Fed Chief Jerome Powell says Apple’s iPhone sales warning shows China economy is slowing

Finance


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Federal Reserve Board Chairman Jerome Powell speaks during a news conference on December 19, 2018 in Washington, DC. The US Federal Reserve raised the short-term interest rates by a quarter percentage point on Wednesday, the fourth increase of the year, and signaled two more hikes could come in 2019.

Federal Reserve Chairman Jerome Powell said Thursday that Apple’s recent sales warning points to a slowdown in the Chinese economy.

“The Chinese economy is slowing down. It’s showing up a lot in consumer spending,” Powell said. “Weak retail spending; everyone has seen the Apple news.”

Last week, Apple slashed its quarterly revenue guidance, citing an unexpected slowdown in China.

“The principal worry I would have is really global growth. If you look at Asia, Europe, you’re seeing slowing in growth. The question would be how does that affect us,” Powell said at The Economic Club of Washington, D.C. “It’s a tightly integrated global economy, global markets, and we will feel that.”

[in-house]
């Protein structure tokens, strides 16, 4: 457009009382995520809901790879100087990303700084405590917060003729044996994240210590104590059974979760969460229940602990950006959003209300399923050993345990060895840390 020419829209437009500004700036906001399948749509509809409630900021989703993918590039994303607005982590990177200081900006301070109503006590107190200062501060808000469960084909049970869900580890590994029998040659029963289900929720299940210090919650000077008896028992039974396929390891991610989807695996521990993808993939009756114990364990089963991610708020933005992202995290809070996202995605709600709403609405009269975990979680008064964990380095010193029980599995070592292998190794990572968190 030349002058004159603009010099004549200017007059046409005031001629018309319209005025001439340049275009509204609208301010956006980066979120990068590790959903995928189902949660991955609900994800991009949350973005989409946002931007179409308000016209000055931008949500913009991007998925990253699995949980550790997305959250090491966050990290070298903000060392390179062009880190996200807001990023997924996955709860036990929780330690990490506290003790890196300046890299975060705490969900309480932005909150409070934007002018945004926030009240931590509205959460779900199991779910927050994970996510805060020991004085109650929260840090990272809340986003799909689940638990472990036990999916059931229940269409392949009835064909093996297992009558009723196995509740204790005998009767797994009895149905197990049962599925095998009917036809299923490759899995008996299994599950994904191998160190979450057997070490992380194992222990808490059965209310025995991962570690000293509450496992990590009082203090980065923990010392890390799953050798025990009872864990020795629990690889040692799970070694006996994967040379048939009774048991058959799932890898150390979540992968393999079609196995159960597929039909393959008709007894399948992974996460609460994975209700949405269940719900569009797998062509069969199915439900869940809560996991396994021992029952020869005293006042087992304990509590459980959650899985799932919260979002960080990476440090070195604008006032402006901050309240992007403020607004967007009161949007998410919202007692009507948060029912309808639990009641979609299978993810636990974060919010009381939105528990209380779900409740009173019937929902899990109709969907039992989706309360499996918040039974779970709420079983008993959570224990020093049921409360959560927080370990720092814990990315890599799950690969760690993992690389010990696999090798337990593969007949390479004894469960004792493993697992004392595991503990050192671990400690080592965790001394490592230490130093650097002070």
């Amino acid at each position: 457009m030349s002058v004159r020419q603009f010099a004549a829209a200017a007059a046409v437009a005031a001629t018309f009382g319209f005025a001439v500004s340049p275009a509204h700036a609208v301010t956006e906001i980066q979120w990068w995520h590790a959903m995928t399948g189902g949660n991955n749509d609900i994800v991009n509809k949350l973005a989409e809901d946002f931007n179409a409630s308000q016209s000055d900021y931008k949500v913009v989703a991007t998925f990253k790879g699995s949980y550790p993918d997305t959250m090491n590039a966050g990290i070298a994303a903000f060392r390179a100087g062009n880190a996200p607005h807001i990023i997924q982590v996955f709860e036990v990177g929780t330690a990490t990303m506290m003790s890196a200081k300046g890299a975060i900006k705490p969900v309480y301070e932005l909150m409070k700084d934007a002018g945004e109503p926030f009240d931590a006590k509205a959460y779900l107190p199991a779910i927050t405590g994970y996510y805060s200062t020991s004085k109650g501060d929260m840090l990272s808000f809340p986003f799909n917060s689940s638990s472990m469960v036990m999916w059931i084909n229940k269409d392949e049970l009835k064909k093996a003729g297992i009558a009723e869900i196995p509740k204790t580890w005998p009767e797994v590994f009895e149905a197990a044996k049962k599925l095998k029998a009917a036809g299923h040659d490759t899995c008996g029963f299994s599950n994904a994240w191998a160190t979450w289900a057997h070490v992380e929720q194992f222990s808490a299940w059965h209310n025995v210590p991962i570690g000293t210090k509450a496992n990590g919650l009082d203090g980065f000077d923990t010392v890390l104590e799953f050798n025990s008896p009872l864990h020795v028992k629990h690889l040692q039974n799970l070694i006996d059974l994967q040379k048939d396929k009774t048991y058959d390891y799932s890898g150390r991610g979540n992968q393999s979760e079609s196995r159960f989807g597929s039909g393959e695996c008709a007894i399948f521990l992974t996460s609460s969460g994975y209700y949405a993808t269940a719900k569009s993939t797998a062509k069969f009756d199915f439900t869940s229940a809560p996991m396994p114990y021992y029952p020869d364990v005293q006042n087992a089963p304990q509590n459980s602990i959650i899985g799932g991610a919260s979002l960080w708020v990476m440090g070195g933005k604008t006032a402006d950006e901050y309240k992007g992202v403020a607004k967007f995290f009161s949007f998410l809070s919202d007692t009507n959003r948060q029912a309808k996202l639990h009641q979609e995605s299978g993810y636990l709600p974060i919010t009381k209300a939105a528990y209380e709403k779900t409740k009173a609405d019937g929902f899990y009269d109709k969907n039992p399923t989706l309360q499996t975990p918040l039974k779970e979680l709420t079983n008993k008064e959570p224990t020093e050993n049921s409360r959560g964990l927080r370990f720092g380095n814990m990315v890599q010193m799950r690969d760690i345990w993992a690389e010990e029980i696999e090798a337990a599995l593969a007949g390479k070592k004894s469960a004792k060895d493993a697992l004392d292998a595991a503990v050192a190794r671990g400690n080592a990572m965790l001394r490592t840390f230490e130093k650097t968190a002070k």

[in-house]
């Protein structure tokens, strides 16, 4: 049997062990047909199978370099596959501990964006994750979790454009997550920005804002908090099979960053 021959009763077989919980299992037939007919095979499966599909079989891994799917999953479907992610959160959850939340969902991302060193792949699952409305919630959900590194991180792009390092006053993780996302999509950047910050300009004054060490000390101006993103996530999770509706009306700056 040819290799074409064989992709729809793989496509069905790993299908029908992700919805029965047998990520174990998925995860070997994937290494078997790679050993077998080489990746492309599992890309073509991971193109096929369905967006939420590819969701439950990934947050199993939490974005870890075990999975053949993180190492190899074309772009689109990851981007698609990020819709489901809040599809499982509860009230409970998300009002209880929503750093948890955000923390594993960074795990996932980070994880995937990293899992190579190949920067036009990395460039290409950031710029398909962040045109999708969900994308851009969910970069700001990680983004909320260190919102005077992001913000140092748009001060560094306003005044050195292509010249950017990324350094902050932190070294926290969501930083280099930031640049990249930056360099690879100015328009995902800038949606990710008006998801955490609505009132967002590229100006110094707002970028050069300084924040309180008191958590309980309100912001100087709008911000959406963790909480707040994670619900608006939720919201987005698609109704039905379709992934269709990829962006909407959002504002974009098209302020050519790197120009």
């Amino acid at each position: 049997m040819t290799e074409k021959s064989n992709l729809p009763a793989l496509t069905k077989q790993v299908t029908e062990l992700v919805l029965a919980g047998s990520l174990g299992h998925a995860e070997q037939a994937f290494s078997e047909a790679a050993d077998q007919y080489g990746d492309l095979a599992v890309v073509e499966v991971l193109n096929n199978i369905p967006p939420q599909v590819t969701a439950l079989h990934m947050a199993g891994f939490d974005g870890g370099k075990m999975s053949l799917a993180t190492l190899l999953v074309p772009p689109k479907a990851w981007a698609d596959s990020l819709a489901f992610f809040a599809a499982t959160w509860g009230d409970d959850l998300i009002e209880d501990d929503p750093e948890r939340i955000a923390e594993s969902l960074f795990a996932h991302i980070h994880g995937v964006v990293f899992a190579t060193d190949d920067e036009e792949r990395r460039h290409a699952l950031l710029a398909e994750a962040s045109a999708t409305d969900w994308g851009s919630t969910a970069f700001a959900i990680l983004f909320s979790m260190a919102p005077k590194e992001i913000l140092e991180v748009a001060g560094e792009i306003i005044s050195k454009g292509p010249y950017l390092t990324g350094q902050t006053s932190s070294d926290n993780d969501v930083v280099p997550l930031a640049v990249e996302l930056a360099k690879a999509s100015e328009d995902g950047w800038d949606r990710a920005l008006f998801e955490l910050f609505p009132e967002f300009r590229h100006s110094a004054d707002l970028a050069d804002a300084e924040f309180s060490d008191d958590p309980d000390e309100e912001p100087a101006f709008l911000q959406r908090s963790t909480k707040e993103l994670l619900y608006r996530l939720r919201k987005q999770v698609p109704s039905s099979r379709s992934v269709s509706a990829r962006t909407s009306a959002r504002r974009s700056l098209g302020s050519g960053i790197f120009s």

His comments come after the Fed minutes from the central bank’s December meeting confirmed it would be patient in raising rates.

The Fed raised its benchmark overnight lending rate four times in 2018 as a part of its goals of maximizing employment and keeping prices in check. Powell and his colleagues have cited months of strong labor statistics and healthy GDP numbers while hiking rates.

However, tepid inflation and concerns surrounding the longevity of the current economic expansion have prompted backlash from some market participants. Fears that policymakers may be elevating borrowing costs at too quick a pace contributed to a broad stock sell-off in the fourth quarter of 2018.

—CNBC’s
Tom Franck
contributed to this report.

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